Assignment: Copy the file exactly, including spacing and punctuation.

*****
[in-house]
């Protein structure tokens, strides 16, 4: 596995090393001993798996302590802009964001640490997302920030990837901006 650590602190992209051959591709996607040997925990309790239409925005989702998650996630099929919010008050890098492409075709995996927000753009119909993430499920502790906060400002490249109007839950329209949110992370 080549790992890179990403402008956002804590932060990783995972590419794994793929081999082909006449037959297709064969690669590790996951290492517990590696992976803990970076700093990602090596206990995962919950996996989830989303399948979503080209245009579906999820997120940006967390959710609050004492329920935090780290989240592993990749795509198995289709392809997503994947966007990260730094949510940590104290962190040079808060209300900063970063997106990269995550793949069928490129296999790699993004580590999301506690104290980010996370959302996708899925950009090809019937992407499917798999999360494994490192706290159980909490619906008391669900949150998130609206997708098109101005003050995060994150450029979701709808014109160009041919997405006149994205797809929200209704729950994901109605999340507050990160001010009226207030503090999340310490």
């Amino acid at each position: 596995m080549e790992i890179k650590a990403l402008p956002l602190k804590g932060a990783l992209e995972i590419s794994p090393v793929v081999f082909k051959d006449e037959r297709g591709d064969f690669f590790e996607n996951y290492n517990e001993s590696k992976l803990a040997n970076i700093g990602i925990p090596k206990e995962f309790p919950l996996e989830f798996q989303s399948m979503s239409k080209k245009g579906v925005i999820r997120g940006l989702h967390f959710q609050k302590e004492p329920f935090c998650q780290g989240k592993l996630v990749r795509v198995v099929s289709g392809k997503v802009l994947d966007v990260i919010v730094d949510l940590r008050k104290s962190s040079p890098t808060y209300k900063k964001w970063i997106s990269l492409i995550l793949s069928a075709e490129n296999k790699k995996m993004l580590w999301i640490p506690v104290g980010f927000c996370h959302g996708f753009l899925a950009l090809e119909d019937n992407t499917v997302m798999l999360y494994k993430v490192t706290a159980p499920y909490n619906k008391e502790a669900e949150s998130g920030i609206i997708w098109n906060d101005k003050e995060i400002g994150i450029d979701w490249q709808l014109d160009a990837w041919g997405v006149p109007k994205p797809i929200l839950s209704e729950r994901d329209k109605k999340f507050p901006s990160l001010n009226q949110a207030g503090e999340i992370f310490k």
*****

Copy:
[in-house]
């Protein structure tokens, strides 16, 4: 596995090393001993798996302590802009964001640490997302920030990837901006 650590602190992209051959591709996607040997925990309790239409925005989702998650996630099929919010008050890098492409075709995996927000753009119909993430499920502790906060400002490249109007839950329209949110992370 080549790992890179990403402008956002804590932060990783995972590419794994793929081999082909006449037959297709064969690669590790996951290492517990590696992976803990970076700093990602090596206990995962919950996996989830989303399948979503080209245009579906999820997120940006967390959710609050004492329920935090780290989240592993990749795509198995289709392809997503994947966007990260730094949510940590104290962190040079808060209300900063970063997106990269995550793949069928490129296999790699993004580590999301506690104290980010996370959302996708899925950009090809019937992407499917798999999360494994490192706290159980909490619906008391669900949150998130609206997708098109101005003050995060994150450029979701709808014109160009041919997405006149994205797809929200209704729950994901109605999340507050990160001010009226207030503090999340310490």
């Amino acid at each position: 596995m080549e790992i890179k650590a990403l402008p956002l602190k804590g932060a990783l992209e995972i590419s794994p090393v793929v081999f082909k051959d006449e037959r297709g591709d064969f690669f590790e996607n996951y290492n517990e001993s590696k992976l803990a040997n970076i700093g990602i925990p090596k206990e995962f309790p919950l996996e989830f798996q989303s399948m979503s239409k080209k245009g579906v925005i999820r997120g940006l989702h967390f959710q609050k302590e004492p329920f935090c998650q780290g989240k592993l996630v990749r795509v198995v099929s289709g392809k997503v802009l994947d966007v990260i919010v730094d949510l940590r008050k104290s962190s040079p890098t808060y209300k900063k964001w970063i997106s990269l492409i995550l793949s069928a075709e490129n296999k790699k995996m993004l580590w999301i640490p506690v104290g980010f927000c996370h959302g996708f753009l899925a950009l090809e119909d019937n992407t499917v997302m798999l999360y494994k993430v490192t706290a159980p499920y909490n619906k008391e502790a669900e949150s998130g920030i609206i997708w098109n906060d101005k003050e995060i400002g994150i450029d979701w490249q709808l014109d160009a990837w041919g997405v006149p109007k994205p797809i929200l839950s209704e729950r994901d329209k109605k999340f507050p901006s990160l001010n009226q949110a207030g503090e999340i992370f310490k």